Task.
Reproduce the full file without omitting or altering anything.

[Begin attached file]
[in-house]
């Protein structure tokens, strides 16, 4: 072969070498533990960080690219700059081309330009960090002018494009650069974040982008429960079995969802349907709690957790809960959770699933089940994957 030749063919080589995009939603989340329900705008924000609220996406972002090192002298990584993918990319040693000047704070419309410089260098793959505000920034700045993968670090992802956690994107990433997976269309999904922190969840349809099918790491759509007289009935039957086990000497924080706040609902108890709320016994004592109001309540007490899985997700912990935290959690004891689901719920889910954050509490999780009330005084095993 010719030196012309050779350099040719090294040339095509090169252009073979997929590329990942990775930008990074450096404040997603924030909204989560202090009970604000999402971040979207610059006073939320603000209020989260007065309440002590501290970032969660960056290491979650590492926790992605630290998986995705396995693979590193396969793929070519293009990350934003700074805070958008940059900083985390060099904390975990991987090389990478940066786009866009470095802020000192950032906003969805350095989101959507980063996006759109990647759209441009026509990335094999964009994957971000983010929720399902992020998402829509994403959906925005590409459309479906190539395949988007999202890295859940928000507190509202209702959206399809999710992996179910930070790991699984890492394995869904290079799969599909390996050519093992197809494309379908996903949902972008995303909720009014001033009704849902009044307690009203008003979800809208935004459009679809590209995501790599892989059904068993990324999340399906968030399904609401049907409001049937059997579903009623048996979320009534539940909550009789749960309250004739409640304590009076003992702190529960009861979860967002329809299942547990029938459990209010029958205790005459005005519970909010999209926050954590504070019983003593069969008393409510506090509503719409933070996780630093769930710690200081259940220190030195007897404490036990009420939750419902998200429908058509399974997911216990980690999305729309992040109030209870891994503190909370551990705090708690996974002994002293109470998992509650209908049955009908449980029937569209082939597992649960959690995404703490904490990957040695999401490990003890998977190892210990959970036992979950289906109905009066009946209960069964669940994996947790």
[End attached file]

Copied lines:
[in-house]
């Protein structure tokens, strides 16, 4: 072969070498533990960080690219700059081309330009960090002018494009650069974040982008429960079995969802349907709690957790809960959770699933089940994957 030749063919080589995009939603989340329900705008924000609220996406972002090192002298990584993918990319040693000047704070419309410089260098793959505000920034700045993968670090992802956690994107990433997976269309999904922190969840349809099918790491759509007289009935039957086990000497924080706040609902108890709320016994004592109001309540007490899985997700912990935290959690004891689901719920889910954050509490999780009330005084095993 010719030196012309050779350099040719090294040339095509090169252009073979997929590329990942990775930008990074450096404040997603924030909204989560202090009970604000999402971040979207610059006073939320603000209020989260007065309440002590501290970032969660960056290491979650590492926790992605630290998986995705396995693979590193396969793929070519293009990350934003700074805070958008940059900083985390060099904390975990991987090389990478940066786009866009470095802020000192950032906003969805350095989101959507980063996006759109990647759209441009026509990335094999964009994957971000983010929720399902992020998402829509994403959906925005590409459309479906190539395949988007999202890295859940928000507190509202209702959206399809999710992996179910930070790991699984890492394995869904290079799969599909390996050519093992197809494309379908996903949902972008995303909720009014001033009704849902009044307690009203008003979800809208935004459009679809590209995501790599892989059904068993990324999340399906968030399904609401049907409001049937059997579903009623048996979320009534539940909550009789749960309250004739409640304590009076003992702190529960009861979860967002329809299942547990029938459990209010029958205790005459005005519970909010999209926050954590504070019983003593069969008393409510506090509503719409933070996780630093769930710690200081259940220190030195007897404490036990009420939750419902998200429908058509399974997911216990980690999305729309992040109030209870891994503190909370551990705090708690996974002994002293109470998992509650209908049955009908449980029937569209082939597992649960959690995404703490904490990957040695999401490990003890998977190892210990959970036992979950289906109905009066009946209960069964669940994996947790």